Word Count (What I’m Writing); Updated every 2-3 Days (mostly)
- Project Ship of Shadows (Graphic Novel) Page Count: 17 (+1)
- Whale Song Revision (Fantasy Short Story) (2nd Draft) (Researched Article, No Writing so far)
Goal = 5 Pages a week.
Actual = 1/5 Pages done so far this week. I added a page to the 1st issue last night.
Currently Reading (What I’m Reading); Updated Weekly (mostly)
- For Fun:
Transhuman edited by Mark L. Van Name and T. F. K. Weisskopf
Just started this anthology – it was given to me at a LibertyCon some years ago, but I’ve just now gotten around to reading it. I may not finish it/read all the stories, but so far, I’ve read the first story and liked it.
Traveller RPG: FINISHED!
- For School:
Afrofuturism (by Ytasha Womack): This book describes the academic genre of Afrofuturism (essentially African American Science Fiction that deals with social issues in culture). I just finished Chapter 3 today and I’m at the beginning of Chapter 4 (this book has 10 chapters).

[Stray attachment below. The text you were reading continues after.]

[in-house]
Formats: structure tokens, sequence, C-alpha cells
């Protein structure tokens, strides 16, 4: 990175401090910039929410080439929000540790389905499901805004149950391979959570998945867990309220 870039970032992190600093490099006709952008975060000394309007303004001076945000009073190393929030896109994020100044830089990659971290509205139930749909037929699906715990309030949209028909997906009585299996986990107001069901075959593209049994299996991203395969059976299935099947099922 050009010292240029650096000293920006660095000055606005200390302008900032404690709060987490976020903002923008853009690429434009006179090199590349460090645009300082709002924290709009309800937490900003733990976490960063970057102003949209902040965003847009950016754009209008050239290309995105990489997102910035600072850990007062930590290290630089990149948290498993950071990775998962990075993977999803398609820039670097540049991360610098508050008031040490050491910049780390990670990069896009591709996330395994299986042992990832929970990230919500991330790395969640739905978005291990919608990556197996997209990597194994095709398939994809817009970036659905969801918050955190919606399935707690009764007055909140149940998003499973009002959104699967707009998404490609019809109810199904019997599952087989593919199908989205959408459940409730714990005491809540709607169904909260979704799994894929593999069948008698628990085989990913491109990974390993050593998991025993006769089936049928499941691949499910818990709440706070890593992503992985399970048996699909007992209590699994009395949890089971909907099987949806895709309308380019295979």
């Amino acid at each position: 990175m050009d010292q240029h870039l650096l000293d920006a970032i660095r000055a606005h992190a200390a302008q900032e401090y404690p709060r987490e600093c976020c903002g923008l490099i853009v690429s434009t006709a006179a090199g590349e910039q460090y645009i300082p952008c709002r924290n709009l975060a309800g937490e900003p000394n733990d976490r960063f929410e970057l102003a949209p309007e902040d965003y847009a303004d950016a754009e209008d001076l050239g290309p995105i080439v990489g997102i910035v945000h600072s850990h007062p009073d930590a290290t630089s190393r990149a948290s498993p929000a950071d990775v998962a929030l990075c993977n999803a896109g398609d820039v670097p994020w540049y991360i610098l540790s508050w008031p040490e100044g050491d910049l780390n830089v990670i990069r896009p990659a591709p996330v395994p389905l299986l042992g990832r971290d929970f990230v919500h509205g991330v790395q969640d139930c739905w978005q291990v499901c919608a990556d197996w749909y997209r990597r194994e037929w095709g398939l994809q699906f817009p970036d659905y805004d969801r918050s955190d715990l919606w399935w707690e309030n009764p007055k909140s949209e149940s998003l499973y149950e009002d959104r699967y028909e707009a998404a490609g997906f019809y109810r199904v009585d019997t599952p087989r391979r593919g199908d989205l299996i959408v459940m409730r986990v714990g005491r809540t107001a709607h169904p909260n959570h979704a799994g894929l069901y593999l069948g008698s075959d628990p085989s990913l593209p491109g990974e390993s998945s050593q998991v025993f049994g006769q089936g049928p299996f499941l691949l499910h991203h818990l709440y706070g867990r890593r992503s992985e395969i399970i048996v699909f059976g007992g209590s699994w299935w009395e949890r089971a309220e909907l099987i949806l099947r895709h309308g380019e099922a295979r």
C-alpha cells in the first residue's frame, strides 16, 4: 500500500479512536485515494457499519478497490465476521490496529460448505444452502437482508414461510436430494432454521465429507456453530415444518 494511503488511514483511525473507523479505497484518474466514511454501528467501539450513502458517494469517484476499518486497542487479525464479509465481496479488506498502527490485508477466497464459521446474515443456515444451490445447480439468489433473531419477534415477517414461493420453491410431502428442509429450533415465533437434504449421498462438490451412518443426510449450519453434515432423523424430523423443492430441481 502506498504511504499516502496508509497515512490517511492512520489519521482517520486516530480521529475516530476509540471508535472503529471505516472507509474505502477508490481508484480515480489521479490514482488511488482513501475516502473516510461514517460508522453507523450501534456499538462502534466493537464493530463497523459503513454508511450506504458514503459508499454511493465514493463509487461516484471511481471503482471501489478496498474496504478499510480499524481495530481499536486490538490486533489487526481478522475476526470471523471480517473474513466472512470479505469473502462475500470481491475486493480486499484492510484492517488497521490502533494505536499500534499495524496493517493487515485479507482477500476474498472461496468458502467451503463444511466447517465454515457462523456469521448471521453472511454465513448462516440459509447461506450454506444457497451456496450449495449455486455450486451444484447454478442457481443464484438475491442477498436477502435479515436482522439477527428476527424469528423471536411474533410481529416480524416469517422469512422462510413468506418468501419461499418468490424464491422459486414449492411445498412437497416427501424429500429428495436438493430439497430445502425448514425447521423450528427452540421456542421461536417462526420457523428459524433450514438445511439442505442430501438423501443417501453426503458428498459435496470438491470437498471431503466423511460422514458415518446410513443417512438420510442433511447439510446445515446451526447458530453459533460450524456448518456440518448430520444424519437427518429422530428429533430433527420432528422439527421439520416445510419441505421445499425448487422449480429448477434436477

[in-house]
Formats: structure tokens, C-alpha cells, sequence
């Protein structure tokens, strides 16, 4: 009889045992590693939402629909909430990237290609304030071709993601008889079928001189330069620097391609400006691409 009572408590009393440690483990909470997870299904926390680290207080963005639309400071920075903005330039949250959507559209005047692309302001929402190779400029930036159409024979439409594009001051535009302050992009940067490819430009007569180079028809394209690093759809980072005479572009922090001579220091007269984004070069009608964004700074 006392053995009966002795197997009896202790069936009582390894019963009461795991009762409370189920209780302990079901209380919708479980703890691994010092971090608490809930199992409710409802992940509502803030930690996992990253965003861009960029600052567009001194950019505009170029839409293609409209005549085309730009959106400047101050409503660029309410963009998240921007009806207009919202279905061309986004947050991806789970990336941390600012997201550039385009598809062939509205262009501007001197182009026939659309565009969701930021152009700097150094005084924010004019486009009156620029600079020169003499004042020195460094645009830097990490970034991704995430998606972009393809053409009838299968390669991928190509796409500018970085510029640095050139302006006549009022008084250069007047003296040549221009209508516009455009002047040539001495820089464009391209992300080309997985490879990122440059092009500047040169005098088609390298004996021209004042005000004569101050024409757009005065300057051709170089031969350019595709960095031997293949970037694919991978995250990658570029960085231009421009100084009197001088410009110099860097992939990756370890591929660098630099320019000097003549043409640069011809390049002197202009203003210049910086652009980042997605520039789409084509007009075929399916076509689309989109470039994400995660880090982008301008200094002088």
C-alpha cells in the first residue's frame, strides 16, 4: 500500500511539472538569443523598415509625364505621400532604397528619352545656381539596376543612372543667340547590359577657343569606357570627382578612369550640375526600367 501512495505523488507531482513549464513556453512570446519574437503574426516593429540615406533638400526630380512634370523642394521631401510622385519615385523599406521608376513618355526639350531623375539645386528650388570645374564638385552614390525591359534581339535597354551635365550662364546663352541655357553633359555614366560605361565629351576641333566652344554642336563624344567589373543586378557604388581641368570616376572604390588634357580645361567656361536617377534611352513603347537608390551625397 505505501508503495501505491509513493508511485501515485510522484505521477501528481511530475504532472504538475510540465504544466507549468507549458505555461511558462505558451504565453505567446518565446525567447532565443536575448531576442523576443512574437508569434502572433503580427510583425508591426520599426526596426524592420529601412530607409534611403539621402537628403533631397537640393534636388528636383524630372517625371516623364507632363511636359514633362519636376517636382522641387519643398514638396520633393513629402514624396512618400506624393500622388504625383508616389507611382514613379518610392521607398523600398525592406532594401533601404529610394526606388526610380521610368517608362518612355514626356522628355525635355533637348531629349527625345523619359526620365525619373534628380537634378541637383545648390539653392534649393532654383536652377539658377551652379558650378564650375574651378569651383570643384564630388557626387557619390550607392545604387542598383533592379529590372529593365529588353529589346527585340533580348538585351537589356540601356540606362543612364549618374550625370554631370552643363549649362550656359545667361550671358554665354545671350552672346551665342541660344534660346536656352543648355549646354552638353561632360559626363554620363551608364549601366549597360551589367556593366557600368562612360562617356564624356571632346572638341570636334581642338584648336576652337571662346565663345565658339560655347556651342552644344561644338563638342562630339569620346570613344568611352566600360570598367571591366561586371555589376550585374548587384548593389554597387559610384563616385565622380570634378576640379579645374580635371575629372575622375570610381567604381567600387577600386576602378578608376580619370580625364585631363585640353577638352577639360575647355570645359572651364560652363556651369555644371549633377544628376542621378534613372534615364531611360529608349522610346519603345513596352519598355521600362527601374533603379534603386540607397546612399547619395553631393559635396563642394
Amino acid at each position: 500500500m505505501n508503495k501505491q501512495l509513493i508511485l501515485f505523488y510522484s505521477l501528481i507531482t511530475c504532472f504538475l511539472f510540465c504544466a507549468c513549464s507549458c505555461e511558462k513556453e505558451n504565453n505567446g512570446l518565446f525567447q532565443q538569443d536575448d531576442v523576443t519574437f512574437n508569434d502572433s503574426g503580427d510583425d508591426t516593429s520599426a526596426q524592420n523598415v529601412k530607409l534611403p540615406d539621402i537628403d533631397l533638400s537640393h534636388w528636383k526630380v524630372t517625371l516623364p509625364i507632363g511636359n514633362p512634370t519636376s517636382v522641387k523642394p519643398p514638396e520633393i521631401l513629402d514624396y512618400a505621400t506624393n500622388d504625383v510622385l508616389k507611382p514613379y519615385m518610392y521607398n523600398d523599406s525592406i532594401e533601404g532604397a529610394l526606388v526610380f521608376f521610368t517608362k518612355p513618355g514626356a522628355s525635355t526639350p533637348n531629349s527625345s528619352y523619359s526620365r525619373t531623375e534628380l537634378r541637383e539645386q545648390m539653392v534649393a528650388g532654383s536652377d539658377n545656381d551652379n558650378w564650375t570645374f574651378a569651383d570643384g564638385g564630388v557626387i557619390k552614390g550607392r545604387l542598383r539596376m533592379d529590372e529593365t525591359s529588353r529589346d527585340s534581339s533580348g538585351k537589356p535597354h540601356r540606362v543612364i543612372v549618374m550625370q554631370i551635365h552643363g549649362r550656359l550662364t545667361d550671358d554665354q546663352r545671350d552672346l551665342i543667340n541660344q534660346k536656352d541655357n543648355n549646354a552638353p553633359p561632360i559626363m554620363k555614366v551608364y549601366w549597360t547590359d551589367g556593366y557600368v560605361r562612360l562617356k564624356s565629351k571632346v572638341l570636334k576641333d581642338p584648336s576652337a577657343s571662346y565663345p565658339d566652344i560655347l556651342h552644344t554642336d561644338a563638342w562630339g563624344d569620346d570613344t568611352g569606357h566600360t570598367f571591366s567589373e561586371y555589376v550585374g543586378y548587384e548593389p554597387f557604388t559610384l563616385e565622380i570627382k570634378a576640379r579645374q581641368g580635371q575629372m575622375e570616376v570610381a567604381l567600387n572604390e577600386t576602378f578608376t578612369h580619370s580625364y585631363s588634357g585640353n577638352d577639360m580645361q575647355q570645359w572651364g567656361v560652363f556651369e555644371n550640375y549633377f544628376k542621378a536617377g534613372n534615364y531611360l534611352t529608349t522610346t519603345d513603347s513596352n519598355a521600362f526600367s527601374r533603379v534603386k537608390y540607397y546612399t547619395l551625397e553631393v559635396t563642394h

Here is a summary from Amazon: “In this hip, accessible primer to the music, literature, and art of Afrofuturism, author Ytasha Womack introduces readers to the burgeoning community of artists creating Afrofuturist works, the innovators from the past, and the wide range of subjects they explore. From the sci-fi literature of Samuel Delany, Octavia Butler, and N. K. Jemisin to the musical cosmos of Sun Ra, George Clinton, and the Black Eyed Peas’ will.i.am, to the visual and multimedia artists inspired by African Dogon myths and Egyptian deities, the book’s topics range from the “alien” experience of blacks in America to the “wake up” cry that peppers sci-fi literature, sermons, and activism. With a twofold aim to entertain and enlighten, Afrofuturists strive to break down racial, ethnic, and social limitations to empower and free individuals to be themselves.”
- For Research/Personal Development:
Great Aircraft of WWII by Alfred Price and Mike Spick (for Project Skye)
Great Aircraft of WWII is a book that I’ve had in my collection for sometime–I’ve glanced at it periodically, but never read it cover-to-cover. Now, with Project Skye, I intend to do just that.